The new Matrix movie is about itself, it is about nothing, and it is about the world we live in—though in noticeably less profound and creative ways than the first film was 22 years ago.
Upon occasion, The Matrix Resurrections is also about the profound connection between Neo (Keanu Reeves), an erstwhile hacker now known the world over as a celebrity video game designer, and Trinity (Carrie-Anne Moss), a one-time rebel who now appears to be a happily married mother. But rather than serve as a much needed emotional through line in this convoluted narrative, their once romantic and still palpable bond—conveyed in glances shared over coffee drinks at a cafe called Simulatte—provides a largely listless movie with infrequent sparks of life.
THE MATRIX RESURRECTIONS ★★
Mainly though, Resurrections is just a bombardment of words. Monologuing bad guys, plot-explaining and philosophy espousing good guys—words tumble out from the screen as readily as shell casings eject from the movie’s many submachine guns and assault rifles.
Many of the words are meant to provide meta-textual analysis about the nature of the film’s existence and sequels more generally. Others are intended to explain away the various convoluted reasons this story has landed in the place that it has. (Trinity, for example, died pretty convincingly in 2003’s The Matrix Revolutions, the second of the two crushingly disappointing follow-ups to the original film.)
The net effect of all this techno-philosophic yackety-yak is the not altogether pleasant feeling that you are simultaneously watching a movie while being trapped in an elevator with someone desperate to explain what it’s all about and why you should like it.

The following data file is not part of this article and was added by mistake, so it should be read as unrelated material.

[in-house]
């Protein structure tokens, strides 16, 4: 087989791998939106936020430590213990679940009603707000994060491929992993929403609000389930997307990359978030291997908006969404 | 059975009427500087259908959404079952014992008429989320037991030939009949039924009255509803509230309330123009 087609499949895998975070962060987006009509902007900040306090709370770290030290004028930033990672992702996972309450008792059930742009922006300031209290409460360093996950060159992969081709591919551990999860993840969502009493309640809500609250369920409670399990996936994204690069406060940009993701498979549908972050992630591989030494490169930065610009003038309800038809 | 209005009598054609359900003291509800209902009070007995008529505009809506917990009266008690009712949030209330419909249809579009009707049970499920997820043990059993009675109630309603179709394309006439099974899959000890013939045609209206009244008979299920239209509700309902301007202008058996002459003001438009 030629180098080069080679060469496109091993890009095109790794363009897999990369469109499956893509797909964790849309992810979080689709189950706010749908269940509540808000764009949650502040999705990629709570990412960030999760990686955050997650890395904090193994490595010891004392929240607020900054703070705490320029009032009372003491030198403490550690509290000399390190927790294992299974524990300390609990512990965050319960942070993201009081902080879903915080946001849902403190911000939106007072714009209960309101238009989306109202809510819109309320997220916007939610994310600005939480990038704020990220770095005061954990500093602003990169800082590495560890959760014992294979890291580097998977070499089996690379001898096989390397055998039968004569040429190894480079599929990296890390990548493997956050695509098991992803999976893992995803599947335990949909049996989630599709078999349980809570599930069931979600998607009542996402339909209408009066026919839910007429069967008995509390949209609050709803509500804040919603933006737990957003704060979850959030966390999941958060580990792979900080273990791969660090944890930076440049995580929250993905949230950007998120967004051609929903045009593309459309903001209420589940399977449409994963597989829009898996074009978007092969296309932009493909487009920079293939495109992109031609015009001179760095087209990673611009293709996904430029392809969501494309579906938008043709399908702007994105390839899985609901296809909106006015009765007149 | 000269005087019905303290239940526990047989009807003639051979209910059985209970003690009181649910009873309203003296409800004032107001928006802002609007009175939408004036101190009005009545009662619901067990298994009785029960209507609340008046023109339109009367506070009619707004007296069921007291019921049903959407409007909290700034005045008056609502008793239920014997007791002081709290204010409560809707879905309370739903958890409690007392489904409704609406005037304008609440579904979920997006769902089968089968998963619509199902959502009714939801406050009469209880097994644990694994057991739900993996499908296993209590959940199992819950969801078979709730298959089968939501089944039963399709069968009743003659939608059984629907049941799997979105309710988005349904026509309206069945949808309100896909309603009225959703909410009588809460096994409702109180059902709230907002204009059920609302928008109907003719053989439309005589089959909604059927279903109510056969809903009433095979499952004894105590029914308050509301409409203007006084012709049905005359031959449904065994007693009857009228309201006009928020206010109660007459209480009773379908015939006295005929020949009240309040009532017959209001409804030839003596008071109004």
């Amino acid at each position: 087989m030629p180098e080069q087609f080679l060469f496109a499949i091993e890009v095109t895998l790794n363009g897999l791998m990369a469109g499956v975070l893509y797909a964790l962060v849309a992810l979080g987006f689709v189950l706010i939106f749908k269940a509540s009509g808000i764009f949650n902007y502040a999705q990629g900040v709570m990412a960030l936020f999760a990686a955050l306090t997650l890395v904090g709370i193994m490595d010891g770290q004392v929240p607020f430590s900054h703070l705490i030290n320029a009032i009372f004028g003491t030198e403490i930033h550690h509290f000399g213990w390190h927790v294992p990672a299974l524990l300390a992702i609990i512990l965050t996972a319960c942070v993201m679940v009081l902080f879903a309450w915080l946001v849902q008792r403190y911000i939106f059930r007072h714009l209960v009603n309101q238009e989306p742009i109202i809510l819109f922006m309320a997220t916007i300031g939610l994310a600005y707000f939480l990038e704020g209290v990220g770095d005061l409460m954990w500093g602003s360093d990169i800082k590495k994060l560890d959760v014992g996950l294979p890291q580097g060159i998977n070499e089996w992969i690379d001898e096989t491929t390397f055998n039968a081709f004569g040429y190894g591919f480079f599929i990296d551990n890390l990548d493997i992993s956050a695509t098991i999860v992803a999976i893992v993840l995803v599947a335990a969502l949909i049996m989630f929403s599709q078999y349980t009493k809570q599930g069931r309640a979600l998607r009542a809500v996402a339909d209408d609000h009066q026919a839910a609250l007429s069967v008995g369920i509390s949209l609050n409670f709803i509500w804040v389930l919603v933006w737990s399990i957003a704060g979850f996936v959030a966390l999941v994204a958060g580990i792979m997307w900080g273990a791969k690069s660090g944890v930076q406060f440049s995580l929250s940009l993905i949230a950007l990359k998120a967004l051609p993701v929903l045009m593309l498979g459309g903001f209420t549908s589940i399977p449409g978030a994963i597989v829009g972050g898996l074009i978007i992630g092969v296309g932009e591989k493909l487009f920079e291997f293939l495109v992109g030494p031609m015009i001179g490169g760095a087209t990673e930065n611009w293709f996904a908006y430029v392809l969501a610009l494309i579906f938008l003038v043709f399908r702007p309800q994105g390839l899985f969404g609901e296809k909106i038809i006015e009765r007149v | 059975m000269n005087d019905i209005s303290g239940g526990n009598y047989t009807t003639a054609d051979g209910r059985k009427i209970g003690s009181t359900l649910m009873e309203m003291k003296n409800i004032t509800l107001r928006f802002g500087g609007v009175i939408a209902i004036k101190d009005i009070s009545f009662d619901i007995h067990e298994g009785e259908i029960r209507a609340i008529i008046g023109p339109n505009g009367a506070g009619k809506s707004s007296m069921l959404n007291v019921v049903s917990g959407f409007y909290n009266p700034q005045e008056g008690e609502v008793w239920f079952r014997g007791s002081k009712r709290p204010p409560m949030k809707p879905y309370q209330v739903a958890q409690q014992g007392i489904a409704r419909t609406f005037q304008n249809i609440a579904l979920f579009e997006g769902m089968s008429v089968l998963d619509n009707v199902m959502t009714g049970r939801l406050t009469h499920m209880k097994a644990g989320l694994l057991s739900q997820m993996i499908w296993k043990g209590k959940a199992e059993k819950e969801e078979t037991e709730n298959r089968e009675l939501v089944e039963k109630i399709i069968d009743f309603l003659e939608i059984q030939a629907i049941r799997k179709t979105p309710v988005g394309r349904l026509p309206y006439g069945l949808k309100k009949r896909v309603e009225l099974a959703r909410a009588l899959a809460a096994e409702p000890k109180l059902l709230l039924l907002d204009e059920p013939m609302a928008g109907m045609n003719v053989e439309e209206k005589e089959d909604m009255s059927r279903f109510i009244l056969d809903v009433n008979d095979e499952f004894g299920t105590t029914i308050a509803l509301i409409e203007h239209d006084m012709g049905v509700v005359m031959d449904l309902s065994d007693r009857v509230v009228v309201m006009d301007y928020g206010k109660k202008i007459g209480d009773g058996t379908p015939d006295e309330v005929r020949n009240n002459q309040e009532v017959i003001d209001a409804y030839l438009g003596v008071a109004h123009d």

The show meant to counterbalance this copious tell is all an attempt to push forward innovations from the earlier film—and the movie does, if only just barely.
Lana Wachowski, who co-created the franchise with her sister Lilly but directs this outing alone, injects excitement into a few of the fight scenes when she forces the time-bending gunplay and martial arts for which the movies are known into close quarters. In the all-out denouement, Neo displays force field powers that bend the negative space between him and his attackers, which come to include nearly every resident of the simulation in which he is entrapped.
But more often the action just feels overly familiar. Indeed, nearly everything in this movie—which fittingly features a black cat named Deja Vu—exudes a sense of been there, done that. This includes both the returning performers (it’s safe to say that Reeves has found no further depth to wring out of this reluctant Messiah figure) but most troublingly, the newcomers too.
Playing Neo’s business partner while he is in the simulation and a possible agent working on behalf of the Matrix, Jonathan Groff does a version of both the perhaps-psychologically-corrupted FBI profiler from Mindhunter and the smiling menace he brought to the stage as King George in Hamilton. Yahya Abdul-Mateen II, taking over the reins from Laurence Fishburne as rebellion ringmaster Morpheus, is similarly doing a variation on the off-world galactic mystic he played on HBO’s Watchmen.
Most of the ideas are old too, and those that are new feel half-baked at best or dangerous at worst. Neil Patrick Harris’s gaslighting psychiatrist, for example, could have walked straight out of a Scientology recruitment video.
Moreover, the central conceit of the film— that the only people who matter in this story are Neo and Trinity and everybody else are either fanboys and girls gazing at them adoringly or automatons ready to be turned into zombies who will attack them—only serves to make the Matrix and all it stands for less interesting.
It’s Neo and Trinity’s world, I guess, and we are just here to have this movie—and everybody else, it seems—jabber on and on about it.
Observer Reviews are regular assessments of new and noteworthy cinema.